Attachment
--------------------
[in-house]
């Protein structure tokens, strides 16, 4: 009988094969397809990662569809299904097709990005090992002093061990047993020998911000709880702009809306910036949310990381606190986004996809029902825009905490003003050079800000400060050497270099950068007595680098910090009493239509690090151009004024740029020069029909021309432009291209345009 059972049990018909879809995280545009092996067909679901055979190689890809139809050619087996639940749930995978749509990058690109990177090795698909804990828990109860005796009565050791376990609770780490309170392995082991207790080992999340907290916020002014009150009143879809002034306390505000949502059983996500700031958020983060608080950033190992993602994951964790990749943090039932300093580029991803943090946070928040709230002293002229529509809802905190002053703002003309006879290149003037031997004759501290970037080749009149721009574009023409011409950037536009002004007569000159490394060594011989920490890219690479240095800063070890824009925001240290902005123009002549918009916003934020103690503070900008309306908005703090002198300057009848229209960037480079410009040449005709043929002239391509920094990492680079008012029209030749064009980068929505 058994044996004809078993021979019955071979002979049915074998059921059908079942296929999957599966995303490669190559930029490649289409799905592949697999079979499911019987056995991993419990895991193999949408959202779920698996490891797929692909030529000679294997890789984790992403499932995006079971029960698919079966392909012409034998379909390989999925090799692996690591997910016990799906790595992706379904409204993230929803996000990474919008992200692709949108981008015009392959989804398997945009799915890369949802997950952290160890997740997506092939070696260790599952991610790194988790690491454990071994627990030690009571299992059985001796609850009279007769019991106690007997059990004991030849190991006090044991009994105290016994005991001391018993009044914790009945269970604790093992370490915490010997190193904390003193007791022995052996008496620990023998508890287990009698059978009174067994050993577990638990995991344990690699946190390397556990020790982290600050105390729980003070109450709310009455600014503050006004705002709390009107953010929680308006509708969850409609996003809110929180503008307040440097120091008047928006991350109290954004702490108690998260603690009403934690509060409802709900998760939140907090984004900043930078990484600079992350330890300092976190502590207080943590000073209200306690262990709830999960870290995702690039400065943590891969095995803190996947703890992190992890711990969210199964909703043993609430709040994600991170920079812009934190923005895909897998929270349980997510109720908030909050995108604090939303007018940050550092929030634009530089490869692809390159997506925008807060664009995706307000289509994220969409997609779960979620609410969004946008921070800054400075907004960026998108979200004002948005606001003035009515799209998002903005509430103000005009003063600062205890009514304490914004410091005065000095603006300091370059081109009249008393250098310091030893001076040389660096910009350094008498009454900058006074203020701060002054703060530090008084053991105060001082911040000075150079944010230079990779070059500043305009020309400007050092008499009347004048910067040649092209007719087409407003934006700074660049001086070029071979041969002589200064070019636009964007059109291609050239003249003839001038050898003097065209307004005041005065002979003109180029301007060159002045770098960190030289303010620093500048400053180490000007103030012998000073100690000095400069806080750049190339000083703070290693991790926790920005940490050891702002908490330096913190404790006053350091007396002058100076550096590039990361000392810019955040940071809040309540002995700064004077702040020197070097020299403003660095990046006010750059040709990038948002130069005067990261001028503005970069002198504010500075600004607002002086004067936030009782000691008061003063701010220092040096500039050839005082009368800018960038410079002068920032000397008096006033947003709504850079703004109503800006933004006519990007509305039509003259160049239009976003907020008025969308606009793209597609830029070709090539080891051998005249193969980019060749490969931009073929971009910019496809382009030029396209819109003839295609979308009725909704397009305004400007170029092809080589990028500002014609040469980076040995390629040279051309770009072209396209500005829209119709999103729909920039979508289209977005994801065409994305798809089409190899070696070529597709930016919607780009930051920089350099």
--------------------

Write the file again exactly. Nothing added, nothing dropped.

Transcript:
[in-house]
């Protein structure tokens, strides 16, 4: 009988094969397809990662569809299904097709990005090992002093061990047993020998911000709880702009809306910036949310990381606190986004996809029902825009905490003003050079800000400060050497270099950068007595680098910090009493239509690090151009004024740029020069029909021309432009291209345009 059972049990018909879809995280545009092996067909679901055979190689890809139809050619087996639940749930995978749509990058690109990177090795698909804990828990109860005796009565050791376990609770780490309170392995082991207790080992999340907290916020002014009150009143879809002034306390505000949502059983996500700031958020983060608080950033190992993602994951964790990749943090039932300093580029991803943090946070928040709230002293002229529509809802905190002053703002003309006879290149003037031997004759501290970037080749009149721009574009023409011409950037536009002004007569000159490394060594011989920490890219690479240095800063070890824009925001240290902005123009002549918009916003934020103690503070900008309306908005703090002198300057009848229209960037480079410009040449005709043929002239391509920094990492680079008012029209030749064009980068929505 058994044996004809078993021979019955071979002979049915074998059921059908079942296929999957599966995303490669190559930029490649289409799905592949697999079979499911019987056995991993419990895991193999949408959202779920698996490891797929692909030529000679294997890789984790992403499932995006079971029960698919079966392909012409034998379909390989999925090799692996690591997910016990799906790595992706379904409204993230929803996000990474919008992200692709949108981008015009392959989804398997945009799915890369949802997950952290160890997740997506092939070696260790599952991610790194988790690491454990071994627990030690009571299992059985001796609850009279007769019991106690007997059990004991030849190991006090044991009994105290016994005991001391018993009044914790009945269970604790093992370490915490010997190193904390003193007791022995052996008496620990023998508890287990009698059978009174067994050993577990638990995991344990690699946190390397556990020790982290600050105390729980003070109450709310009455600014503050006004705002709390009107953010929680308006509708969850409609996003809110929180503008307040440097120091008047928006991350109290954004702490108690998260603690009403934690509060409802709900998760939140907090984004900043930078990484600079992350330890300092976190502590207080943590000073209200306690262990709830999960870290995702690039400065943590891969095995803190996947703890992190992890711990969210199964909703043993609430709040994600991170920079812009934190923005895909897998929270349980997510109720908030909050995108604090939303007018940050550092929030634009530089490869692809390159997506925008807060664009995706307000289509994220969409997609779960979620609410969004946008921070800054400075907004960026998108979200004002948005606001003035009515799209998002903005509430103000005009003063600062205890009514304490914004410091005065000095603006300091370059081109009249008393250098310091030893001076040389660096910009350094008498009454900058006074203020701060002054703060530090008084053991105060001082911040000075150079944010230079990779070059500043305009020309400007050092008499009347004048910067040649092209007719087409407003934006700074660049001086070029071979041969002589200064070019636009964007059109291609050239003249003839001038050898003097065209307004005041005065002979003109180029301007060159002045770098960190030289303010620093500048400053180490000007103030012998000073100690000095400069806080750049190339000083703070290693991790926790920005940490050891702002908490330096913190404790006053350091007396002058100076550096590039990361000392810019955040940071809040309540002995700064004077702040020197070097020299403003660095990046006010750059040709990038948002130069005067990261001028503005970069002198504010500075600004607002002086004067936030009782000691008061003063701010220092040096500039050839005082009368800018960038410079002068920032000397008096006033947003709504850079703004109503800006933004006519990007509305039509003259160049239009976003907020008025969308606009793209597609830029070709090539080891051998005249193969980019060749490969931009073929971009910019496809382009030029396209819109003839295609979308009725909704397009305004400007170029092809080589990028500002014609040469980076040995390629040279051309770009072209396209500005829209119709999103729909920039979508289209977005994801065409994305798809089409190899070696070529597709930016919607780009930051920089350099």